|1. B||8. D|
|2. C||9. TRUE|
|3. A||10. NOT GIVEN|
|4. C||11. TRUE|
|5. B||12. FALSE|
|6. C||13. FALSE|
A. Most modern navigation, such as the Global Positioning System (GPS), relies primarily on positions determined electronically by receivers collecting information from satellites. Yet if the satellite service’s digital maps become even slightly outdated, we can become lost. Then we have to rely on the ancient human skill of navigating in three dimensional space. Luckily, our biological finder has an important advantage over GPS: we can ask questions of people on the sidewalk, or follow a street that looks familiar, or rely on a navigational rubric. The human positioning system is flexible and capable of learning. Anyone who knows the way from point A to point B-and from A to C-can probably figure out how to get from B to C, too.
B. But how does this complex cognitive system really work? Researchers are looking at several strategies people use to orient themselves in space: guidance, path integration and route following. We may use all three or combinations thereof, and as experts learn more about these navigational skills, they are making the case that our abilities may underlie our powers of memory and logical thinking. For example, you come to New York City for the first time and you get off the train at Grand Central Terminal in midtown Manhattan. You have a few hours to see popular spots you have been told about: Rockefeller Center, Central Park, and the Metropolitan Museum of Art. You meander in and out of shops along the way. Suddenly, it is time to get back to the station. But how?
C. If you ask passersby for help, most likely you will receive information in many different forms. A person who orients herself by a prominent landmark would gesture southward: “Look down there. See the tall, broad MetLife Building? Head for that- the station is right below it.” Neurologists call this navigational approach “guidance”, meaning that a landmark visible from a distance serves as the marker for one’s destination.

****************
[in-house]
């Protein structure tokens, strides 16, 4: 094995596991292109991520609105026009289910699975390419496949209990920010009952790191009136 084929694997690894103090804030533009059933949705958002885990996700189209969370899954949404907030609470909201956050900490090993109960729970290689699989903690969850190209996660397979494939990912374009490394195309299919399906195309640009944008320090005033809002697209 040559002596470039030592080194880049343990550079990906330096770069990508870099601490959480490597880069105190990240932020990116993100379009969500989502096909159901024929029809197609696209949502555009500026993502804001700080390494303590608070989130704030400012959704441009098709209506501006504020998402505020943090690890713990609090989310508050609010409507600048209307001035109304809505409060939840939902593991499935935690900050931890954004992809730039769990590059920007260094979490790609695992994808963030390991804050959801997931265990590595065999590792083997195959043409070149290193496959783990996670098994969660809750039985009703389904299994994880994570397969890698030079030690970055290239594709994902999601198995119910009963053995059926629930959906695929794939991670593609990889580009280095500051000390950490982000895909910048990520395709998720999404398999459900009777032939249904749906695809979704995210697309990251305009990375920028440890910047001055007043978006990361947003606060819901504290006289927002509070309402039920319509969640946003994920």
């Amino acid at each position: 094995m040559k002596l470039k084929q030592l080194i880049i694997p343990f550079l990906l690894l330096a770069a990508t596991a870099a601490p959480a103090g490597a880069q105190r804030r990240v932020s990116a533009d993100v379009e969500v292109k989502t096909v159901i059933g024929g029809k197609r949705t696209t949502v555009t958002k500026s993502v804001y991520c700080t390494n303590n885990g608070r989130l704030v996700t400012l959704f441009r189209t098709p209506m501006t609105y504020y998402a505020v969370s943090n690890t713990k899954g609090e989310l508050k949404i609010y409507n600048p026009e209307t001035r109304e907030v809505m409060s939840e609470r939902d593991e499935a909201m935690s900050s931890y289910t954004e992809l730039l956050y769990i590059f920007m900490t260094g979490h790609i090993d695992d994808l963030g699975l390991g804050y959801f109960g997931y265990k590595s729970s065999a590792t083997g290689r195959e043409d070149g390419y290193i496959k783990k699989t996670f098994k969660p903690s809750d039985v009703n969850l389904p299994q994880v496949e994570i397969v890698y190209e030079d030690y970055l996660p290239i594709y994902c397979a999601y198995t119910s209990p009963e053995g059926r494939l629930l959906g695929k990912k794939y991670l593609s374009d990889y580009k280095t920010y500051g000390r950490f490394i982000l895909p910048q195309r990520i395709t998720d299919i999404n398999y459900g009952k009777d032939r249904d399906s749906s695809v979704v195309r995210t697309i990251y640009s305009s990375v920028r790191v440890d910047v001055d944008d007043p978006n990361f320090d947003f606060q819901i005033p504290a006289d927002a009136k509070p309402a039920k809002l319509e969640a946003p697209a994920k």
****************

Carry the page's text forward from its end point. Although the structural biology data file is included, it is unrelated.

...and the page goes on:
D. Another city dweller might say: “What places do you remember passing? … Okay. Go toward the end of Central Park, then walk down to St. Patrick’s Cathedral. A few more blocks, and Grand Central will be off to your left.” In this case, you are pointed toward the most recent place you recall, and you aim for it. Once there you head for the next notable place and so on, retracing your path. Your brain is adding together the individual legs of your trek into a cumulative progress report. Researchers call this strategy “path integration.” Many animals rely primarily on path integration to get around, including insects, spiders, crabs and rodents. The desert ants of the genus Cataglyphis employ this method to return from foraging as far as 100 yards away. They note the general direction they came from and retrace their steps, using the polarization of sunlight to orient themselves even under overcast skies. On their way back they are faithful to this inner homing vector. Even when a scientist picks up an ant and puts it in a totally different spot, the insect stubbornly proceeds in the originally determined direction until it has gone “back” all of the distance it wandered from its nest. Only then does the ant realize it has not succeeded, and it begins to walk in successively larger loops to find its way home.
E. Whether it is trying to get back to the anthill or the train station, any animal using path integration must keep track of its own movements so it knows, while returning, which segments it has already completed. As you move, your brain gathers data from your environment-sights, sounds, smells, lighting, muscle contractions, a sense of time passing-to determine which way your body has gone. The church spire, the sizzling sausages on that vendor’s grill, the open courtyard, and the train station-all represent snapshots of memorable junctures during your journey.